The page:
Fatty acids have a variety of important roles. The hydrocarbon tails are a major source of energy when each successive two-carbon unit is converted into acetyl-CoA during beta-oxidation, the process of which generates NADH and FADH2 which are subsequently used in the formation of ATP in oxidative phosphorylation. Fatty acids and their derivatives also function as soaps and detergents. At high enough concentrations, fatty acids will aggregate to form spherical structures called micelles, which are energetically favorable structures that increase the entropy of water by minimizing water clathrate formation around the hydrophobic regions. They accomplish this by clustering the hydrophobic tails into the center of the sphere, while the hydrophilic heads form a shell that is water soluble. The spherical structure is favored by fatty acids because the cross-sectional area of the head group is larger than that of the tail, forming a conical shape. When soaps (the salts of fatty acids) are mixed with water, the micelles that are formed sequester oils and hydrophobic &ldquodirt&rdquo into the micelle center, while the hydrophilic outer shell helps to wash the dirt-carrying micelles away. Lastly, fatty acids form the foundation of di- and triacylglycerols, a family of molecules with two or three fatty acid chains bound by glycerol. When the third hydroxyl group of the glycerol is bound to a charged molecule such as phosphate instead of a hydrocarbon chain, the diacylglycerol is known as a phospholipid.
As with any molecule, the formation of a charge requires the inclusion of an ionizable element, most often covalently bound to the parent compound. In the case of diacylglycerols, non-ionizable hydrocarbons require the covalent addition of an ionic group to the glycerol to impart a charge. By far the most common of these is the negatively charged phosphate group ((PO_4^<3->)) which, when covalently bound to the glycerol moiety of a two-chain fatty acid, forms the main group of charged fatty acids known as phospholipids. Phospholipids are amphipathic molecules composed of three sections: a diglycerol, a hydrophilic &ldquohead&rdquo consisting of the charged phosphate moiety, and a small organic molecule covalently bound to the phosphate (Figure (PageIndex<3>)).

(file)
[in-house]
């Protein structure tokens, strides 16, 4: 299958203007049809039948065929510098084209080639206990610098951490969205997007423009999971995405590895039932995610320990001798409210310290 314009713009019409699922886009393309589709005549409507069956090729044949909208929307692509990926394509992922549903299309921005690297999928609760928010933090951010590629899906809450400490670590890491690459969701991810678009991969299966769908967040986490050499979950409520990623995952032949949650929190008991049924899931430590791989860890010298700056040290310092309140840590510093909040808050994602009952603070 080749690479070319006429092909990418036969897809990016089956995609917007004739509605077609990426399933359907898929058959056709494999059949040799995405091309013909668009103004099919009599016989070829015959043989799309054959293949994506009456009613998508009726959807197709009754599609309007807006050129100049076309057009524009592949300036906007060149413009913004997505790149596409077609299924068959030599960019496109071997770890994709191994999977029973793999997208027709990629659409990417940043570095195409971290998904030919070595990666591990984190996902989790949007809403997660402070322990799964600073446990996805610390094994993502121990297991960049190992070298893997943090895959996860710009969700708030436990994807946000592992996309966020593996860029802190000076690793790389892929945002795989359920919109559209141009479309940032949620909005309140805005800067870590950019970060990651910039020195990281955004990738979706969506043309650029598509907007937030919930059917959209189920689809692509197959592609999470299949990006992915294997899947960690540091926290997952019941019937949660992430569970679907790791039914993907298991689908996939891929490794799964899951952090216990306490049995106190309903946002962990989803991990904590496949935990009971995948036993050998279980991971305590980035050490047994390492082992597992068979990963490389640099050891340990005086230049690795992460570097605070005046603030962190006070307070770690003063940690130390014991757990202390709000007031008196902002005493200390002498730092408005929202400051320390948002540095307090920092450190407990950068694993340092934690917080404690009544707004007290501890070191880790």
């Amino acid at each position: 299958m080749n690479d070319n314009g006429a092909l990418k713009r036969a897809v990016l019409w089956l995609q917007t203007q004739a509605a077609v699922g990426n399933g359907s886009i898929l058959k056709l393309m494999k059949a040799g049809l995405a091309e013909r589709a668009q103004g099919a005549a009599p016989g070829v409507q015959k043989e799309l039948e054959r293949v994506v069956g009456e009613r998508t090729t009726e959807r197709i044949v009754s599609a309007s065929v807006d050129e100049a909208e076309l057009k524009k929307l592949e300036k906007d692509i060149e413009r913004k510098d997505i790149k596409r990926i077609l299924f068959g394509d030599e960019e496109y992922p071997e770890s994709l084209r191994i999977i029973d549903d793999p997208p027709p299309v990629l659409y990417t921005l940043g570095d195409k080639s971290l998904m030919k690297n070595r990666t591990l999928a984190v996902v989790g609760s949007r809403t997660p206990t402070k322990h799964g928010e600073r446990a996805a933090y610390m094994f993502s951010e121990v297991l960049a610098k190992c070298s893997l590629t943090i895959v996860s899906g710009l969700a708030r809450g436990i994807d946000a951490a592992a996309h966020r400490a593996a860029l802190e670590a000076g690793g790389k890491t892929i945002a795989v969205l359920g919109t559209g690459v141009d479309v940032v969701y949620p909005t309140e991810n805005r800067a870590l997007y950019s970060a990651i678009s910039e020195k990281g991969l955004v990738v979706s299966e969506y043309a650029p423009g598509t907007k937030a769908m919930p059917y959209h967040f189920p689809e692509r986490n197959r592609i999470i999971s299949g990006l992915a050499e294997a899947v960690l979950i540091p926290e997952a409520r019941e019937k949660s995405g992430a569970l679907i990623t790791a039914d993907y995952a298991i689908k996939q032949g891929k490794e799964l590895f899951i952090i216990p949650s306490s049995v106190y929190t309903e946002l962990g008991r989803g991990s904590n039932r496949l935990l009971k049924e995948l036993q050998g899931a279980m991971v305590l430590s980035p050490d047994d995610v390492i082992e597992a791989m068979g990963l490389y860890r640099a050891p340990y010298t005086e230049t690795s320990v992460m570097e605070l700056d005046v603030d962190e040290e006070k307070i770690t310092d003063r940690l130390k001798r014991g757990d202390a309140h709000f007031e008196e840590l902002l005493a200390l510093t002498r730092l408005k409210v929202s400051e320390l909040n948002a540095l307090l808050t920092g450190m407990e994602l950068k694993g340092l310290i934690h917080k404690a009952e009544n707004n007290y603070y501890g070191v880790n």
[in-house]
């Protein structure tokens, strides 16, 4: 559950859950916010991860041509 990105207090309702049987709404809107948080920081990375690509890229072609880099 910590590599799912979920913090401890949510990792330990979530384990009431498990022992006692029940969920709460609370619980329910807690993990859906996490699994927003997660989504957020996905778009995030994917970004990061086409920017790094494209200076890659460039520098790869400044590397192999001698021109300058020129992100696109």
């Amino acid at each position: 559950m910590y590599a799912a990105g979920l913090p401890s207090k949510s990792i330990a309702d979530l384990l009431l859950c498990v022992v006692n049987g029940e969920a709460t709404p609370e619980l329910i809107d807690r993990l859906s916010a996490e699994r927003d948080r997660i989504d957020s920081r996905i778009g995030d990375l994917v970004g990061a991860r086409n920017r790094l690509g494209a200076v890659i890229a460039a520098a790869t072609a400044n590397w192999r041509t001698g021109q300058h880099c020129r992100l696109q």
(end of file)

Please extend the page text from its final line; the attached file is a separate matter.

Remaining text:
Figure (PageIndex<3>): Structure of a phospholipid, containing the fatty acid tails, glycerol, phosphate moiety, and an additional head-group structure. Image source: Wikipedia
Phospholipids comprise the major components of lipid bilayers in cellular membranes. Similar to fatty acids, phospholipids will favor the clustering of the hydrophobic tails to exclude water as much as possible. Unlike fatty acids, however, the presence of two tails favors the formation of a more planar membrane because the cross-sectional area of the head and tail groups is similar, forming a cylindrical shape which is most efficiently packed as a bilayer. In the bilayer, the hydrophobic tails interact with one another, whereas the hydrophilic head groups interact with the aqueous environment on either side of the bilayer. While the bilayer is most practical as a two dimensional planar structure, it can fold in on itself to form a closed, vesicle called a liposome. Unlike the micelle, the liposome has a bilayer wall enclosing a hollow, aqueous cavity, and is used organisms as a transport mechanism for any number of substances.
The structural complexity of the membrane bilayer goes beyond a single type of phospholipid molecule. There exist a variety of phospholipids with varying head groups and hydrocarbon tails. Additionally, membrane lipids are not symmetrically distributed throughout the membrane bilayer, whereby certain phospholipids are more likely to be found in the inner monolayer with the others more likely to be found in the outer leaflet. On the other hand, the physical properties of the different head groups dictate the interactions of each phospholipid with the aqueous environment, and resulting in the movement of the lipids across the bilayer in both the vertical and horizontal directions, continuously changing its shape and phospholipid organization. To give a better idea of the different phospholipid head groups, the following sections will describe the structural features some of the more common ones.